In an effort to get its finances in order, Bath Borough Council voted 7-0 to end its 20-plus-year relationship with Colonial Regional Police Department.
CRPD Chief Roy Seiple and other officers were present for the July 12 vote. After the vote, they filed out of council chambers.
A room full of attendees greeted the Moore Township supervisors at their May meeting. Solicitor David Backenstoe reported two ordinances — right of way and medical marijuana — were ready for passage. Both measures were passed unanimously.
The right of way ordinance was prompted by the increasing installation of mini-cell towers in community rights of way without permission. This ordinance requires an entity to register with Moore Township prior to installing a mini-cell tower or anything of a permanent nature in a township right of way.
Bath Borough Manager Brad Flynn opened a one-hour special public meeting May 18 with the council-appointed police advisory committee. The committee was formed to gather information about a potential change of policing. Currently, Bath police services are provided by Colonial Regional Police Department (CRPD). The committee has been gathering information during the past seven months.
Bath Borough Council President Mark Saginario and Mayor Fiorella Reginelli-Mirabito opened a well-attended meeting May 20 by thanking the residents for their attendance. They had arrived at the 9 a.m. town hall meeting for a discussion on the possibility of a policing change in the borough.
“No decisions have been made,” Saginario said. “We want to hear from you today.”
The meeting is seen as the next step in the process to decide the future of policing in Bath.
At the May 3 meeting, Bath Borough Council President Mark Saginario opened with a courtesy of the floor segment. A brief heartfelt ceremony was held for Gerald “Junior” DeGarmo, who retired from the Bath Fire Department as assistant chief. His work with the fire department spanned a stunning 36 years.
Mayor Fiorella Reginelli-Mirabito awarded DeGarmo with a plaque to recognize his service to Bath Borough.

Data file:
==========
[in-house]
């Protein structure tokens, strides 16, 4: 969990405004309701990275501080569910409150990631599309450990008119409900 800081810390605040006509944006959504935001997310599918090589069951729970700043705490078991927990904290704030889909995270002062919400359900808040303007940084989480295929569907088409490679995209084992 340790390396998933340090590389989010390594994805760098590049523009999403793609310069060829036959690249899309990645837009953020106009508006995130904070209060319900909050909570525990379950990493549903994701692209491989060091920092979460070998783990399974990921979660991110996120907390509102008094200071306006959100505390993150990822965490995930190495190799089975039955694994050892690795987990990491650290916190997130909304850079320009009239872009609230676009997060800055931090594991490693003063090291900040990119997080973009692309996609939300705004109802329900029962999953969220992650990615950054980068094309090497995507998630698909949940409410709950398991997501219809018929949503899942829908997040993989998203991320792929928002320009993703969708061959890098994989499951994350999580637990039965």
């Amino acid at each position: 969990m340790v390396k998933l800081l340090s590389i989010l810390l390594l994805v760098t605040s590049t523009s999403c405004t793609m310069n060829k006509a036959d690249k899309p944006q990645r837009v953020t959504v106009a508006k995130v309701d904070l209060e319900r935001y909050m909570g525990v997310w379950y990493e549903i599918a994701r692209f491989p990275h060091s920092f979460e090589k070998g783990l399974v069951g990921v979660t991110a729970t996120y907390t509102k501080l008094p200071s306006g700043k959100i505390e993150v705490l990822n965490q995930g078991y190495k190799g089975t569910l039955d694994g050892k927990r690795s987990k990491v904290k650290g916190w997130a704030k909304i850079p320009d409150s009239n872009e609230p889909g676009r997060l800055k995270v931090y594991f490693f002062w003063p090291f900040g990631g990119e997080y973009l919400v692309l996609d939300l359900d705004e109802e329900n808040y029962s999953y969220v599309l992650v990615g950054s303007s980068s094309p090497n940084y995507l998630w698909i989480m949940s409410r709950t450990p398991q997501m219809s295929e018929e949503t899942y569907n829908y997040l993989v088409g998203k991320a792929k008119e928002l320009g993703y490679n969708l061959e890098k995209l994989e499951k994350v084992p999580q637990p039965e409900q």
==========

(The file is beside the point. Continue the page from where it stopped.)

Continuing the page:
“It has been a pleasure. You are by far the best council I have worked with,” DeGarmo said.
In an emotional part of Bath Borough Council’s May meeting, council and Mayor Fiorella Reginelli-Mirabito expressed agony over what could be the most important decision for the borough in decades — a possible change in policing.
In attendance were Colonial Regional Police (CRPD) Chief Roy Seiple and CRPD Association leader Matt Antonucci, a police officer for CRPD.
Bath Fire Chief Emilio DeNisi kicked off the discussion, asking, “Is there anything new? New for the residents?”
Moore Township supervisors are in the early stages of considering a police change.
The supervisors were approached by members of Bath Borough Council to start discussions to have Moore Township possibly provide police coverage for Bath Borough.
Reached after the meeting, board Chairperson David Tashner Sr. said, “The discussion is in its infancy stage. I don’t think it is time to say anything about it because it is so preliminary.”
Tashner said, however, his initial concern is what happens if the officers are tied up in Bath and there is a problem in Moore Township.
The Bath Borough Council meeting room was filled to near capacity April 3. Council President Mark Saginario opened with a discussion about the Citizens Police Advisory Panel assembled by borough council. Its charge is to explore alternative policing relationships for Bath. Several members of the panel were in attendance. Council members had the opportunity to ask questions of the panel members present.
“This is a big decision, and that is why we have a citizens panel,” Saginario said.
Taxes and the budget were the primary topics at the March 6 meeting of Bath Borough Council.
Council has reduced the budget expenditures as much as possible. Yet, despite the cuts, costs continue to escalate.
This fall, council is still looking at a potential tax increase — in excess of two mills.
To also help control costs, a full-time public works position was eliminated, and borough council President Mark Saginario said council is cutting as many budget corners as possible while striving to keep borough services high.
At the March 7 meeting of Moore Township Board of Supervisors Chairperson David Tashner Sr., in a report on the road department, requested the supervisors develop an operating reserve fund.
Tashner reported the township was reimbursed by FEMA/PEMA about $30,000 — costs from this winter’s storm. The township’s actual costs were about $40,000. Tashner asked the supervisors to consider an operating reserve fund seeded with the federal and state reimbursement.
Supervisor Richard Gable replied to the request, saying, “We already have a fund with $11,000 in it.”